We are here to encourage the development of gifted young singers and to stimulate the growth of New York City's invaluable chamber opera companies. But we will not neglect the Metropolitan Opera either. Get ready for bouquets and brickbats.

Monday, December 18, 2017


Carnival of the Animals at Miller Theater of Columbia University (photo by Karli Cadel)

Saturday night found us uptown at the fine Miller Theater of Columbia University to witness an annual event that somehow had formerly escaped our notice.  It should not escape your notice, especially if you have children to introduce to classical music.

Our very own childhood introduction to classical music was through Sergei Prokofiev's Peter and the Wolf, from which we learned to identify the various instruments of the orchestra.

Camille Saint-Saëns began to write his Carnival of the Animals whilst teaching at the conservatory in Paris, but did not finish it for over twenty years. Perhaps he was procrastinating in finishing his work on his Third Symphony or was motivated by the event of a private performance by his elderly cellist friend Charles Lebouc on the occasion of Mardi Gras in 1886.

The composer was reluctant to have the work published and it was only under pressure from his friends that he allowed one movement to be published; and who doesn't love "The Swan" which was used for the famous ballet "The Dying Swan", a four minute piece choreographed in 1905 by Mikhail Fokine for Anna Pavlova, who danced it about 4000 times! Most recently we have enjoyed it performed by a male dancer in tutu for Les Ballets Trockadero de Monte Carlo.

How fortunate for us that the entire work was eventually published post mortem.  Saturday it was performed with the witty poetry of Ogden Nash recited by narrator Jennifer Kidwell. If much of the poetry went over the heads of the little ones in attendance, it surely struck a chord with the big people.

We are not sure whether Saint-Saëns' humorous music made a big impression on the wee ones either but we enjoyed the subtle references to other musicians' works and the evocative nature of the melodies and rhythms,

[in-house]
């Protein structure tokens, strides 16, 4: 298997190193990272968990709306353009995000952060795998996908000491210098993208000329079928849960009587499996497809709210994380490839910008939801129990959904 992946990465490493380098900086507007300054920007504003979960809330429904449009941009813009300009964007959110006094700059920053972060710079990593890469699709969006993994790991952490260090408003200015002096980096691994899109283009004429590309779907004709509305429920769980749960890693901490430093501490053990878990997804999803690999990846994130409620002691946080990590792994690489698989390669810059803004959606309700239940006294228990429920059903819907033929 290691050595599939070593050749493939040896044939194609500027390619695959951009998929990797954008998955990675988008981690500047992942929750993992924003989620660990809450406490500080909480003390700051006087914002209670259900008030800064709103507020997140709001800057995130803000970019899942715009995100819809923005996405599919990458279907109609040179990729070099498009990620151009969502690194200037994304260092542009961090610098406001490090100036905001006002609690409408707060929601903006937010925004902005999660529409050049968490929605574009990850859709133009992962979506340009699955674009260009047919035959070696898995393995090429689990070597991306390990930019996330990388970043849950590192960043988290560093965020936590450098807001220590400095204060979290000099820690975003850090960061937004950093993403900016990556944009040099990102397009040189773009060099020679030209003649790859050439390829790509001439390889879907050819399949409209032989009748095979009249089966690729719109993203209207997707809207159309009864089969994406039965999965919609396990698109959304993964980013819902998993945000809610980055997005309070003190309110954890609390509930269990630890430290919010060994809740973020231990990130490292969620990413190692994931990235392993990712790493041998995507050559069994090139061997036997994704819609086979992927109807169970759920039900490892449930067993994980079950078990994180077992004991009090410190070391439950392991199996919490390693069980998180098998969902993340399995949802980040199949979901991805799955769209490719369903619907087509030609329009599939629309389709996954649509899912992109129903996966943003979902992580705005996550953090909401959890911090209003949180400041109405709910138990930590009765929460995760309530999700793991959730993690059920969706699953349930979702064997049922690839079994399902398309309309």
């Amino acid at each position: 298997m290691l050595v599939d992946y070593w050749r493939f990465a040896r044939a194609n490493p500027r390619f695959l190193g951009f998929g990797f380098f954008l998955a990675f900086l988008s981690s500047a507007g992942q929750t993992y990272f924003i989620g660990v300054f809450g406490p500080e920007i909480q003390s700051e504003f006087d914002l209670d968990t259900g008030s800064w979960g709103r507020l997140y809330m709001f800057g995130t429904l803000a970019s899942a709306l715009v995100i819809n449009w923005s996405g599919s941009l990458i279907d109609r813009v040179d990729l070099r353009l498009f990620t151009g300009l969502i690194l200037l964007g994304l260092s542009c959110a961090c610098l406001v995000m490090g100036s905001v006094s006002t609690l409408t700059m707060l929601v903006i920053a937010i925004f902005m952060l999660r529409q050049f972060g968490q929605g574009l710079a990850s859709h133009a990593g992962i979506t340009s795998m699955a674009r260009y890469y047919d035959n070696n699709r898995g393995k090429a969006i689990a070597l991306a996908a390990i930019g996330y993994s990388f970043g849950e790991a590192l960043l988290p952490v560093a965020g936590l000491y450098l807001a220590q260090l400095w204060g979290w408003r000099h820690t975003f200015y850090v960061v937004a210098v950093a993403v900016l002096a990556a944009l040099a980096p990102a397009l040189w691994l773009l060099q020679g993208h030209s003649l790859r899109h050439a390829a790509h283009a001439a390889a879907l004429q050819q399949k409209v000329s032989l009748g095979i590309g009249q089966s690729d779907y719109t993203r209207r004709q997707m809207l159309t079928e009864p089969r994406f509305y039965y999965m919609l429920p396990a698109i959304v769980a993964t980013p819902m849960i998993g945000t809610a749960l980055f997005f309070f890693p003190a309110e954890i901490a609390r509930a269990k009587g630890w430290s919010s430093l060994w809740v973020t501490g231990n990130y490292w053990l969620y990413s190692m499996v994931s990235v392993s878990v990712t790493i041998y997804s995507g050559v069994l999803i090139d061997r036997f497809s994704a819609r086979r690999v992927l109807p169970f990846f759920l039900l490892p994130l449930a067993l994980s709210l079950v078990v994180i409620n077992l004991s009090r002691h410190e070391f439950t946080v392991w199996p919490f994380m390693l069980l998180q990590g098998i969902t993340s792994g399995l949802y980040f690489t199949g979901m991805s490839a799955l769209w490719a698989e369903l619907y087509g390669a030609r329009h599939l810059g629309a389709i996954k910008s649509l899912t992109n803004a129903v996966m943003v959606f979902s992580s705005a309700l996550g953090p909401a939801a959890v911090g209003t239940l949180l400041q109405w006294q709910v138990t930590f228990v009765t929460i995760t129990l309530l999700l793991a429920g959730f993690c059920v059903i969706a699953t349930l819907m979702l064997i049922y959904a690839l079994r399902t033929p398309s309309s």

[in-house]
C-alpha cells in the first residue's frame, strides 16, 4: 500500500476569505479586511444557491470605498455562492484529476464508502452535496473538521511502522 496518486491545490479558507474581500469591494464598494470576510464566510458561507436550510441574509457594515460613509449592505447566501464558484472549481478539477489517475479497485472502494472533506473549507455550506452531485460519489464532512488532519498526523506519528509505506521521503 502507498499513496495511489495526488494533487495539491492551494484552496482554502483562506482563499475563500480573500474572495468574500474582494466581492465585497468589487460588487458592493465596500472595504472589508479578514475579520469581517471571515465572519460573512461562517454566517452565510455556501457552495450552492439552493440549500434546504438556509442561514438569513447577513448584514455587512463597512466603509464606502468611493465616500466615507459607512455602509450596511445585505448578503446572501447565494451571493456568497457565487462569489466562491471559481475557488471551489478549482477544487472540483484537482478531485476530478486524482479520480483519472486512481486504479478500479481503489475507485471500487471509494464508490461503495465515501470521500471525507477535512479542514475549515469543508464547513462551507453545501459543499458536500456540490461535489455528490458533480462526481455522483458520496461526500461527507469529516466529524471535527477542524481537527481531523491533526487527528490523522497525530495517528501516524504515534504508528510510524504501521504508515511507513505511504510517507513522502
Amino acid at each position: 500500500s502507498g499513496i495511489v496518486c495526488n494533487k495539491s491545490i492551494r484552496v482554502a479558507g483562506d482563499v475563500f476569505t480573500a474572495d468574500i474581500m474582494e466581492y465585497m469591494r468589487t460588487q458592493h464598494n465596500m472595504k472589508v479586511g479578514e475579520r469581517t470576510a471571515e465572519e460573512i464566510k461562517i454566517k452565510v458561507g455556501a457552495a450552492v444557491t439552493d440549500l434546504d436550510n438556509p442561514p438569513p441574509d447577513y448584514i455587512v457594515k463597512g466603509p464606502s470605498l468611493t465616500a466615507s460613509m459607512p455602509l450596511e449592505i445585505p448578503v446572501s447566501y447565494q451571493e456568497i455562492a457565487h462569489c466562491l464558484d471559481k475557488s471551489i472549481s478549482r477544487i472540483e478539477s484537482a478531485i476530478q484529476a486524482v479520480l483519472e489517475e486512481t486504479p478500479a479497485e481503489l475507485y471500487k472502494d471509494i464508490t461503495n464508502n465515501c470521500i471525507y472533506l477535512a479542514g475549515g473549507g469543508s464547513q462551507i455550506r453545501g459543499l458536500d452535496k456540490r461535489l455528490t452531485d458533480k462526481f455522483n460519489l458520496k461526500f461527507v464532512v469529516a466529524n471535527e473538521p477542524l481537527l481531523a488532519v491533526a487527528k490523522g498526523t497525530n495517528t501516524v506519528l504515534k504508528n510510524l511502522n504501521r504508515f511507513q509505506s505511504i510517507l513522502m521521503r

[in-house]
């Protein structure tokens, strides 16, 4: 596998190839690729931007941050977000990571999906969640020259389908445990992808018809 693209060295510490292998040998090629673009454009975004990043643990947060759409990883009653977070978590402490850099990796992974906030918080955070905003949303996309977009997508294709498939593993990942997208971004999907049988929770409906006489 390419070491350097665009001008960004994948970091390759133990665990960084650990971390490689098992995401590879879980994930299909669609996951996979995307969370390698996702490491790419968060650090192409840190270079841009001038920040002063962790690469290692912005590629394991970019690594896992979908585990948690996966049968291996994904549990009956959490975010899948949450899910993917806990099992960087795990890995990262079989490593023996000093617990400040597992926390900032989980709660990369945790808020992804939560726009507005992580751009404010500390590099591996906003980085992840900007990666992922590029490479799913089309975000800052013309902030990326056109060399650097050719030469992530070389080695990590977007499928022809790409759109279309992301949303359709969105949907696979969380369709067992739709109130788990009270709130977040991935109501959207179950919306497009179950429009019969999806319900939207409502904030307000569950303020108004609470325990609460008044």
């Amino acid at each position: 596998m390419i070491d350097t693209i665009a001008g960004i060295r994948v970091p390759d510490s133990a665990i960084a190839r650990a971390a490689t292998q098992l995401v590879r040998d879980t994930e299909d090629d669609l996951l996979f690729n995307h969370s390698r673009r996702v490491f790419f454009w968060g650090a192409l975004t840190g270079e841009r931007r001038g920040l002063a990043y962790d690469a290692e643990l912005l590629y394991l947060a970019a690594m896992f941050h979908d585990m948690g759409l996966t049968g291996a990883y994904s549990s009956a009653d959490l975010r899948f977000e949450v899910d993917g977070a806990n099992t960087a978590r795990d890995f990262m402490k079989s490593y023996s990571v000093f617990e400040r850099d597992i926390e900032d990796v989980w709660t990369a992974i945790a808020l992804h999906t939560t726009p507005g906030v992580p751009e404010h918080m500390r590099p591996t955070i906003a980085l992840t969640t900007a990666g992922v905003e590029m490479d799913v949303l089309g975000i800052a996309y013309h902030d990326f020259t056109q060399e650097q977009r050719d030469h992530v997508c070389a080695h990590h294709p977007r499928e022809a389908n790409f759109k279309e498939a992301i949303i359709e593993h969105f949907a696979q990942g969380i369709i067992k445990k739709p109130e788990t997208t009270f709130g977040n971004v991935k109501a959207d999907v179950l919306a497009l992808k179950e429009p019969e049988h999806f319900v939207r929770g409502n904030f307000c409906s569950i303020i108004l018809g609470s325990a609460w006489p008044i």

What seemed to capture the attention of the wee ones were the imaginative puppets designed by Lake Simons. These were no ordinary puppets. A team of six black-clad puppeteers maneuvered various household articles which were pressed into service as hooves and cockscombs. 

Tortoises were represented by umbrellas. Kangaroos were constructed of boomerangs, of course. A very special moment was when the "joey" appeared to jump into the mama's pouch.

In a master stroke of imagination, four metal buckets became the feet of an elephant. Was that a vacuum clean hose repurposed as a trunk that blew out confetti? 

A bunch of fossil bones became a skeleton. Feather dusters became an intrusive cuckoo which interrupted the wedding of two birds--all in response to  Mr. Nash's clever text.  The wee ones enjoyed this enormously but perhaps enjoyed even more the mules fighting over a missing ear.

It was impressive to see an audience of children enraptured by all this creativity.

But from this big person's point of view, our second favorite was "Aquarium" in which the flowing music was reflected by floating fabrics as schools of fish swam by, some on mobiles and others on the heads of the puppeteers who turned their heads back and forth creating the illusion of fish swimming through the water. Children in the audience also had fish-sticks to be waved back and forth.  They loved the audience participation.

And our first prize goes to, of course, "The Swan" who gazed at herself in several mirrors and stretched her long neck, created from a thick cable.

The lovely music was played by a chamber orchestra of ten, comprising two pianos and a string quartet, augmented by flute, clarinet, bass, and percussion. The Music Director was Laura Barger who also played one of the pianos.  Lighting Designer was Kate McGee.

We understood this to be an annual event. Don't let it pass you by next year.

(c) meche kroop

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